No witch hunt against rebel ANC MPs - Ramaphosa

2017-08-23 17:17
Deputy President Cyril Ramaphosa (File, Lulama Zenzile, Gallo Images, Die Burger)

Deputy President Cyril Ramaphosa (File, Lulama Zenzile, Gallo Images, Die Burger)

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Cape Town - Deputy President Cyril Ramaphosa claims "there is no witch hunt" to root out ANC MPs who voted for a motion of no confidence in President Jacob Zuma via secret ballot.

Ramaphosa fielded questions during a question session in Parliament on Wednesday about the fallout from the motion against Zuma two weeks ago, where at least 30 ANC MPs voted for the motion.

Read: ANC to discipline members who voted for Zuma to go

ANC secretary general Gwede Mantashe said last week that at least four MPs, who openly said they would vote with their conscience, would be disciplined by the party.

"As far as I'm concerned, there is no witch hunt in the African National Congress," Ramaphosa told the National Assembly.

"The vote has happened. Like any other political party, it has its own internal processes that must be respected, just as we respect internal processes of other parties.

"Let the ANC continue with its own internal processes."

'Allow the ANC the space'

Economic Freedom Fighters MP Hope Mhlope disagreed with Ramaphosa in a follow-up question.

She cited Makhosi Khoza's removal as a portfolio committee chairperson and calls for Derek Hanekom to be removed as ANC disciplinary committee chairperson, as evidence of a witch hunt.

Also read: ANC acts to remove Hanekom as disciplinary chair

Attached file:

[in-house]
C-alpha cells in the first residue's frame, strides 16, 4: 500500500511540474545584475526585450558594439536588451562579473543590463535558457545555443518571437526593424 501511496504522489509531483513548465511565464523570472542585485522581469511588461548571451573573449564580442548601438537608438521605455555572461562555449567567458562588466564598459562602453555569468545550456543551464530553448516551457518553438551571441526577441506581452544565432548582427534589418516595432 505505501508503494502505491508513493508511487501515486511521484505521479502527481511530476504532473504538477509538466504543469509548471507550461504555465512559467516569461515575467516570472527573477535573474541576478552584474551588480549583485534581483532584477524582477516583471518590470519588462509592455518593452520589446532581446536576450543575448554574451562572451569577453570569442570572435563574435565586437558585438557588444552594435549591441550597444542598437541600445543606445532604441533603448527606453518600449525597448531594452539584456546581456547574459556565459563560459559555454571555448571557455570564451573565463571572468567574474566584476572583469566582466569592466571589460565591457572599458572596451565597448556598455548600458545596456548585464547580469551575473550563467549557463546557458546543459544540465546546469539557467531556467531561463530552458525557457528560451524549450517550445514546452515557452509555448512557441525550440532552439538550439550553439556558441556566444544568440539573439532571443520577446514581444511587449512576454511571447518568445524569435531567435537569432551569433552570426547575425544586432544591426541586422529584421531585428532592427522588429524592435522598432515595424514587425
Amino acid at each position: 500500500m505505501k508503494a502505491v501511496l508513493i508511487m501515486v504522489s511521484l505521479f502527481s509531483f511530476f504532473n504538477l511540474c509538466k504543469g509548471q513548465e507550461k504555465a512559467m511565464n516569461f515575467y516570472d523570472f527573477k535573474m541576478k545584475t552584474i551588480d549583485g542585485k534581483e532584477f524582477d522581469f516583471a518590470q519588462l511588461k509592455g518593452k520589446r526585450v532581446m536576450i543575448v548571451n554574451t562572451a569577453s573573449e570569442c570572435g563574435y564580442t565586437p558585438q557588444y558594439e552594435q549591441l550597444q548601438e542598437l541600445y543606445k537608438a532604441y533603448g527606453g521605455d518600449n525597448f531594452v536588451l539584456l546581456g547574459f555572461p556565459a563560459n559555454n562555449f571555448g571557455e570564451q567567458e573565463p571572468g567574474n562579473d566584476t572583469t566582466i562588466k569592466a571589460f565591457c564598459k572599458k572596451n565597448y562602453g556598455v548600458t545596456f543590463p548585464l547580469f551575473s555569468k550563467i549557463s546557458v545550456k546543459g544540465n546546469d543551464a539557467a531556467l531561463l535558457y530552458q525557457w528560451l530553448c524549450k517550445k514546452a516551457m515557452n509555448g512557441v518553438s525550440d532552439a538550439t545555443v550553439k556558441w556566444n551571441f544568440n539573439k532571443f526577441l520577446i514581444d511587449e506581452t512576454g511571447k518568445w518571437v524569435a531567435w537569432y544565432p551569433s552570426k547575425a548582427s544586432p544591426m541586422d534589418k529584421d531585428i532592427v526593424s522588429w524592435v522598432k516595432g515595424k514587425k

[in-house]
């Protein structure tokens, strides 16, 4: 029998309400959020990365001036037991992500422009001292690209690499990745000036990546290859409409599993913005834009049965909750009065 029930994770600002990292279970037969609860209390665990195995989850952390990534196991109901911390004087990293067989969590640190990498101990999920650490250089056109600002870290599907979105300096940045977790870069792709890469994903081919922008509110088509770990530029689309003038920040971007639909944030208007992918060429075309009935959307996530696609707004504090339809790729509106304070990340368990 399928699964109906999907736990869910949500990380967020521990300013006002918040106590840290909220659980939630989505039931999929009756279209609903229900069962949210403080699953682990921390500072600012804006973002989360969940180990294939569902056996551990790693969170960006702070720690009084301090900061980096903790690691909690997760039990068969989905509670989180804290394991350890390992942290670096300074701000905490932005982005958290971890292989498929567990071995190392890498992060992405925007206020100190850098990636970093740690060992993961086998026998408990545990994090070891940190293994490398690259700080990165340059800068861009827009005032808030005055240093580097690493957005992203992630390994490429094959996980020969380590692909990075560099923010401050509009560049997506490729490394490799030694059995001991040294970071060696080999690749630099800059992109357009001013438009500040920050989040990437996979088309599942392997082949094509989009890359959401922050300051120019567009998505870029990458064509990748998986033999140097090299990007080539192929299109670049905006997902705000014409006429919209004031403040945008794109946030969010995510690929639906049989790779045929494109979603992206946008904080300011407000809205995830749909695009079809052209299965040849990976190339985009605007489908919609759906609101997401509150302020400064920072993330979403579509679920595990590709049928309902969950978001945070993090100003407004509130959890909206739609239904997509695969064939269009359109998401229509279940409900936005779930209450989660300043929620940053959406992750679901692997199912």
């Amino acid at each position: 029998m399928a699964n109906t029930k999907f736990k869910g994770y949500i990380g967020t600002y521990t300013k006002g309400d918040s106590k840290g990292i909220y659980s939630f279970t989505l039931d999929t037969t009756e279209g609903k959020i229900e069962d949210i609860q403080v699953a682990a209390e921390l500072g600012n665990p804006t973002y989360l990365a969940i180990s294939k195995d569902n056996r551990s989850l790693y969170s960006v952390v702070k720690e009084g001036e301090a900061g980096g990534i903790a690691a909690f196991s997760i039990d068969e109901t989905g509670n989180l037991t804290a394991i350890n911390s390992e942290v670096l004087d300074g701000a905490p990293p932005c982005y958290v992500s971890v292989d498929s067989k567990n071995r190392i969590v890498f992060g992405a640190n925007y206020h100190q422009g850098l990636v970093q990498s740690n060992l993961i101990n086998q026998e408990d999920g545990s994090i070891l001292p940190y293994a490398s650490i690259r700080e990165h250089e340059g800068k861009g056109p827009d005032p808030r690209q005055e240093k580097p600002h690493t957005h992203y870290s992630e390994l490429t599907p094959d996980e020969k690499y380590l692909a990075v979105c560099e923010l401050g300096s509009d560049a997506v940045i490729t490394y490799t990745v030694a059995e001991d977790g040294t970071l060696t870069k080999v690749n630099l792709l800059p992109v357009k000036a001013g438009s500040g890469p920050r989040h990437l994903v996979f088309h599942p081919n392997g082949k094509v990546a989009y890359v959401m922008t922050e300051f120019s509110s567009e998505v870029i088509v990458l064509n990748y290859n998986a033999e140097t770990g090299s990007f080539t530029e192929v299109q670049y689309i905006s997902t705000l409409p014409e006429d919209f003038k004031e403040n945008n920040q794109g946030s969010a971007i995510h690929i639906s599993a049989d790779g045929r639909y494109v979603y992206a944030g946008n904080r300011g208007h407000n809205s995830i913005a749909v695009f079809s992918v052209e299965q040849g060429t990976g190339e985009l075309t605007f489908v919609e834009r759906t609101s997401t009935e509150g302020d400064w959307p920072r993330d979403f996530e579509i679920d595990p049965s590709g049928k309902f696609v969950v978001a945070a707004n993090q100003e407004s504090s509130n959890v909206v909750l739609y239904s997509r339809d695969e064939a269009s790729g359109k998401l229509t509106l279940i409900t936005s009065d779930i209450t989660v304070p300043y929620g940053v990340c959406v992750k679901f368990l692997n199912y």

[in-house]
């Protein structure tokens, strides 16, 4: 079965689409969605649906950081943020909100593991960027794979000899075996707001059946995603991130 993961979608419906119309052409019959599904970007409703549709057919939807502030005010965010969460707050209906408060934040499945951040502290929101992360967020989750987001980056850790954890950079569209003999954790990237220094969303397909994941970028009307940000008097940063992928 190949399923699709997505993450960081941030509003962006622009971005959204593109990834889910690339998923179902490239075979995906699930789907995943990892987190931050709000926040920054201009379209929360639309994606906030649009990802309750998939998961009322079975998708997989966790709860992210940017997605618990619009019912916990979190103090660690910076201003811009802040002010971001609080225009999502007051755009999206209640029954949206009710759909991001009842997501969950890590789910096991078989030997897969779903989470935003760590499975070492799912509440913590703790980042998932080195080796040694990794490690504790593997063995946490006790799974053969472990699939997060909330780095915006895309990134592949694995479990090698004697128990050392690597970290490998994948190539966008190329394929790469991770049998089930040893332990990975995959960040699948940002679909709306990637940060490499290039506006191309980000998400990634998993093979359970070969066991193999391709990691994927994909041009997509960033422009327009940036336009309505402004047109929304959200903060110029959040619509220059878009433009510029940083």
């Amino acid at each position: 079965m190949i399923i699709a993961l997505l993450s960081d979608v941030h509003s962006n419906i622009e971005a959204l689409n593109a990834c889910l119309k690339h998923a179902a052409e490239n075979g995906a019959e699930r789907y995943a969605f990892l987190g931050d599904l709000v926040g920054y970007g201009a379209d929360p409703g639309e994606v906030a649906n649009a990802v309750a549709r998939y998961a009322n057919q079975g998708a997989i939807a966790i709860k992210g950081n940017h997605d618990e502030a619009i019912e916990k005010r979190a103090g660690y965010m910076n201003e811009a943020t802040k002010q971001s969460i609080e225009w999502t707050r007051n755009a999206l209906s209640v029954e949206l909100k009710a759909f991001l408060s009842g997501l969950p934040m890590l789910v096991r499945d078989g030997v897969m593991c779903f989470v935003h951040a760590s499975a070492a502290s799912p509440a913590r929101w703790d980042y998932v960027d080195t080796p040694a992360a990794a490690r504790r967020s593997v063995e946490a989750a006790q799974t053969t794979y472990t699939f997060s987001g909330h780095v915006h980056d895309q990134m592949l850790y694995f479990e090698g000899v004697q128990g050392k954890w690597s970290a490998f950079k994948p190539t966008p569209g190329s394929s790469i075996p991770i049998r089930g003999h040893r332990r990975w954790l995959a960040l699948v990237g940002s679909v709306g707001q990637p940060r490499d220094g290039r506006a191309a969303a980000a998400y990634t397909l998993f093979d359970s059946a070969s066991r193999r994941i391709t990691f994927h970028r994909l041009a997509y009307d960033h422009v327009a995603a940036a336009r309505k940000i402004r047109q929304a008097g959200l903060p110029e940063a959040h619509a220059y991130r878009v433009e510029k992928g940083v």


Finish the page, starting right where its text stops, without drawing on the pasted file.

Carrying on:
Ramaphosa repeated his first answer.

"It would be very exciting for all honourable members sitting here to hear the internal doings of the ANC, where we would outline what's happening with honourable Derek Hanekom, or this one or that.

"But we are not in a space or time to do that. Allow the ANC the space to handle its own internal processes."

Ramaphosa was initially asked about his knowledge of Speaker Baleka Mbete's decision prior to her announcing that the motion of no confidence in President Jacob Zuma would be via secret ballot.

He shut the question down, saying he was consulted on the motion's scheduling as stipulated by the rules but had no knowledge of Mbete's decision prior to its announcement.

"As leader of government business, I was not consulted on how the vote would be conducted.

'We are South Africans first'

"I was very tempted on a number of occasions to find out what the decision of the speaker was.

"Each time I saw her, I kept looking at her posture, to see whether there was some indication of her decision.

"One time, I should confess, I said: 'Speaker, you'll remember the Constitutional Court said you have a decision to make.'

"She gave me a very, very strange look, which basically told me 'it's none of your business, I will decide whichever way'."

In the end, he found out about the decision, like everybody else, when it was announced on television.

Congress of the People MP Diedre Carter asked Ramaphosa whether he thought, as chairperson of Parliament's constitutional committee when it was passed in 1996 if he thought the ANC's constitution came first.

"We have often said... that we are all South Africans. We've subjected ourselves to the Constitution of the republic. It is the supreme law of the country.

"Our country comes first. We are South Africans first, and thereafter we are everything else."

Read more on:    anc  |  cyril ­ramaphosa  |  gwede ­mantashe  |  jacob zuma  |  parliament

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